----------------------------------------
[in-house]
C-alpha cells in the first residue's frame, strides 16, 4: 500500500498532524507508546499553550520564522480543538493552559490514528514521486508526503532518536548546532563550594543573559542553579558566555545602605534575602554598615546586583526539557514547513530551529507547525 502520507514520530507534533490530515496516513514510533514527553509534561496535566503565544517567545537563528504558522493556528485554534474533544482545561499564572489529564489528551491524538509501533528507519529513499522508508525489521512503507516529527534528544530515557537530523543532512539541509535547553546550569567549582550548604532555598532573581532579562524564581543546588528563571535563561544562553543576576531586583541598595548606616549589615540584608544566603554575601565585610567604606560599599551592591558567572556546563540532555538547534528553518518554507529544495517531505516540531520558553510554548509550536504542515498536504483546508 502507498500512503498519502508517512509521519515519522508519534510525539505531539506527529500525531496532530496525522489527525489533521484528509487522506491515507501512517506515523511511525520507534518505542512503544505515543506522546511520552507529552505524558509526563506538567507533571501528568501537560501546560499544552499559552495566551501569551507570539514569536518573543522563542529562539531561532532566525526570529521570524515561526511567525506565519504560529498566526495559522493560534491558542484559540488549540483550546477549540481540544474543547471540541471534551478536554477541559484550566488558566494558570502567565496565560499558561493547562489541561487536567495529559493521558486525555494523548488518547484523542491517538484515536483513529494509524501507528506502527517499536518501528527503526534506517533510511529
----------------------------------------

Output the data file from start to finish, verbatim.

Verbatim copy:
[in-house]
C-alpha cells in the first residue's frame, strides 16, 4: 500500500498532524507508546499553550520564522480543538493552559490514528514521486508526503532518536548546532563550594543573559542553579558566555545602605534575602554598615546586583526539557514547513530551529507547525 502520507514520530507534533490530515496516513514510533514527553509534561496535566503565544517567545537563528504558522493556528485554534474533544482545561499564572489529564489528551491524538509501533528507519529513499522508508525489521512503507516529527534528544530515557537530523543532512539541509535547553546550569567549582550548604532555598532573581532579562524564581543546588528563571535563561544562553543576576531586583541598595548606616549589615540584608544566603554575601565585610567604606560599599551592591558567572556546563540532555538547534528553518518554507529544495517531505516540531520558553510554548509550536504542515498536504483546508 502507498500512503498519502508517512509521519515519522508519534510525539505531539506527529500525531496532530496525522489527525489533521484528509487522506491515507501512517506515523511511525520507534518505542512503544505515543506522546511520552507529552505524558509526563506538567507533571501528568501537560501546560499544552499559552495566551501569551507570539514569536518573543522563542529562539531561532532566525526570529521570524515561526511567525506565519504560529498566526495559522493560534491558542484559540488549540483550546477549540481540544474543547471540541471534551478536554477541559484550566488558566494558570502567565496565560499558561493547562489541561487536567495529559493521558486525555494523548488518547484523542491517538484515536483513529494509524501507528506502527517499536518501528527503526534506517533510511529